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Real Control

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A half-dozen years ago, Mel Gibson starred in What Women Want, an inane movie about a guy who suddenly could read the minds of women he came close to. That silly film comes to mind these days when I listen to what Democrats say, because I find myself wondering what Democrats really want.

Political parties always try hard to win as many races as possible in each election. What might be in their best interest is sometimes a different story. So the question arises: Do Democrats really want to win majorities in the Senate and the House in 2006?

As ridiculous as that question may sound, consider the following: Let's say Democrats are able to defeat Republican Sens. Conrad Burns in Montana, Lincoln Chafee in Rhode Island, Mike DeWine in Ohio, Rick Santorum in Pennsylvania, and Jim Talent in Missouri, plus win the Senate seat being vacated by Bill Frist of Tennessee, plus hold on to every one of their own seats, including the most problematic -- an open seat in Minnesota and Maria Cantwell's seat in Washington.

Those successes would give the Democrats the barest, 51-vote majority and, along with it, the power to investigate and subpoena. But they could do very little else, particularly with President Bush in the White House.

And what if Democrats captured all 21 of the House seats that Republicans seem in danger of losing and kept all 11 Democratic seats that now appear vulnerable? They would have a microscopic, five-seat, 223-212 majority.

Notice that in both scenarios, I deliberately avoided the word "control." A Senate majority with 51 seats or a House majority with 223 is hardly in control of anything. Again, Democrats would gain the power to subpoena and investigate, but little else.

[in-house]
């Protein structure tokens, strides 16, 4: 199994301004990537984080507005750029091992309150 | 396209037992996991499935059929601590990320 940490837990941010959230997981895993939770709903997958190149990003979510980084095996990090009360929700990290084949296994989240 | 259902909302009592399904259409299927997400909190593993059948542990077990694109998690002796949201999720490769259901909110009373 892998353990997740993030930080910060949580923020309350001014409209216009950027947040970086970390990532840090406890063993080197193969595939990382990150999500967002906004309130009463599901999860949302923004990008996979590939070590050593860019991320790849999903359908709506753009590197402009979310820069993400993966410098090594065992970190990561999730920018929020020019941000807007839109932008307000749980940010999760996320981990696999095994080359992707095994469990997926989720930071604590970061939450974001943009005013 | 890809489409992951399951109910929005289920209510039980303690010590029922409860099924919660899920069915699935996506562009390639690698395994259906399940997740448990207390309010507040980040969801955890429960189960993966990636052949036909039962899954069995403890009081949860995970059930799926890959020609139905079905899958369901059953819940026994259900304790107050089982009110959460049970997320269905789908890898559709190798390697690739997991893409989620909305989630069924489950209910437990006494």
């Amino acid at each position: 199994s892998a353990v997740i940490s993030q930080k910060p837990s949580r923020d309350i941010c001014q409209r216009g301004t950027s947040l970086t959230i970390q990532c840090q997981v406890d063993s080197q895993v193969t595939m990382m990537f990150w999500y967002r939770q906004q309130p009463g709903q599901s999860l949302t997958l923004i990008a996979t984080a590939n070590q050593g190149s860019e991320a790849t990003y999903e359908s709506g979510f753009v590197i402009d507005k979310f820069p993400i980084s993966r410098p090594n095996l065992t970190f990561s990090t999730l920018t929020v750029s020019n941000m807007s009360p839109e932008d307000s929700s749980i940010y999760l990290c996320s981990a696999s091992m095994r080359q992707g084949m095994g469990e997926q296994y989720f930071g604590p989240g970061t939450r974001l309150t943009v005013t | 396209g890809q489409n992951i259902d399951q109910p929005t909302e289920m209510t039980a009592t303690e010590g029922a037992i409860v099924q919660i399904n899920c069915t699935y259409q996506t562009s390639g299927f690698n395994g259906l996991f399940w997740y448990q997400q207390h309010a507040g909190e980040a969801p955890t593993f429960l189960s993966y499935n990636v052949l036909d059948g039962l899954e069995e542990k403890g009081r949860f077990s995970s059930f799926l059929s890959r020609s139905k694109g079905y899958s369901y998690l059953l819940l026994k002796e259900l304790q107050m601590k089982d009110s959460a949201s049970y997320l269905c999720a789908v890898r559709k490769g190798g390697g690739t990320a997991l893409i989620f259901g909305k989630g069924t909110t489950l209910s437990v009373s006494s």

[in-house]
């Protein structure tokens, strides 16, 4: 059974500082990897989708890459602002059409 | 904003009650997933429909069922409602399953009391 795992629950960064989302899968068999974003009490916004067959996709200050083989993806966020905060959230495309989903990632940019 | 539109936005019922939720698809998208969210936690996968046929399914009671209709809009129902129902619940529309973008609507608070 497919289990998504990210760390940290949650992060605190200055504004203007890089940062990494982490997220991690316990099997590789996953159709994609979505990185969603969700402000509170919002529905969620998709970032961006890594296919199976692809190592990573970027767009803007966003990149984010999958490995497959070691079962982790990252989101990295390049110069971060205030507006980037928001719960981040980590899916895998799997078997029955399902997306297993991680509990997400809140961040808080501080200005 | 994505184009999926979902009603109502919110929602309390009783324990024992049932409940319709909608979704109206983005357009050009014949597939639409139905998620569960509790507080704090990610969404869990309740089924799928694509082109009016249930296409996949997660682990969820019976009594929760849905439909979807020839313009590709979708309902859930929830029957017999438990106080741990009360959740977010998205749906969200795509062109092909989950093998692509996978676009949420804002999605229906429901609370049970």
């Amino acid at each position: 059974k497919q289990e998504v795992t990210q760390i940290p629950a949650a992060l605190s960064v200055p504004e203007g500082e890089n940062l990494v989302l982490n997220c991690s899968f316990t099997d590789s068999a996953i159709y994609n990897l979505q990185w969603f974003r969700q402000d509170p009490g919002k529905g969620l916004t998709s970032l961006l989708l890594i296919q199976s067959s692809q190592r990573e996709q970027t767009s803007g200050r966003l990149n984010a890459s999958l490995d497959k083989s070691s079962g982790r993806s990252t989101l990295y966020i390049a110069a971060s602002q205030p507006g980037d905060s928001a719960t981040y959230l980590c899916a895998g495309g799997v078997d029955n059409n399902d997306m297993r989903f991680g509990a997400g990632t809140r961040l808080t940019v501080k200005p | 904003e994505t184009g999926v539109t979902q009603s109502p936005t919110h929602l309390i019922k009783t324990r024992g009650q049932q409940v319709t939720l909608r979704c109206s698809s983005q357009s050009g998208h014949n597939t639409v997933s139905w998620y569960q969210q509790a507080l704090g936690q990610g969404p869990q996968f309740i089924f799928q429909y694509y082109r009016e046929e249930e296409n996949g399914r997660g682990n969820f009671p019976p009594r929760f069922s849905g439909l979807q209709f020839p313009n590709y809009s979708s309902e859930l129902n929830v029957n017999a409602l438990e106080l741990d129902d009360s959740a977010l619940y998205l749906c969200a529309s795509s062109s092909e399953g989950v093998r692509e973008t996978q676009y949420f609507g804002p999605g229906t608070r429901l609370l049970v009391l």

Could Democrats win larger majorities? In the Senate, only one other GOP seat is even theoretically vulnerable, that of Arizona's Jon Kyl. So 52-48 is the very best the Democrats could possibly do. In the House, another half-dozen GOP seats might flip, but that is very unlikely as long as the number of Republican retirements stays low.

Democrats have been unable to recruit top-tier candidates to challenge some of the most potentially vulnerable Republicans, leaving incumbents such as Anne Northup (KY-03) and Jon Porter (NV-03) to face second-rate Democratic opponents.

The worst situation for any party in a legislative chamber is to have the responsibility to govern without the power to do so. If Democrats gain a majority in each chamber, they'll find themselves sharing blame with President Bush.

When voters are upset and when one party controls the White House, the Senate, and the House, fingers can point in only one direction. If Democrats gain a chamber, some of the air will start leaking from that "time for a change" balloon, and it would be awfully hard to reinflate.

On the other hand, if Democrats go into 2008 just a few seats shy of a Senate majority, their chances of scoring a meaningful win in that chamber, as well as capturing the White House, would be substantial. (In 2008, 21 Republican Senate seats, but just 12 Democratic ones, will be on the line.)

And in the House, drawing on the momentum of a 10- or 12-seat gain this year, national Democrats might be able to recruit strong 2008 candidates in districts where local party leaders have given up this year. While Democratic Congressional Campaign Committee Chairman Rahm Emanuel has done his best to recruit first-rate Democratic challengers, the untold story is that it has been 24 years since Democrats went into a congressional election with a real wind at their backs.

The chances of Democrats coming out on top in the 2008 races for real control of the Senate, the House, and the White House will be better if, in the interim, Democrats have not diluted the voters' desire for change by sharing responsibility for governing.

So while we ought to expect the Democrats to go full tilt in this year's elections, if they make gains but come up just short in both chambers, they may lay the groundwork for a much bigger and more consequential triumph in 2008.

 
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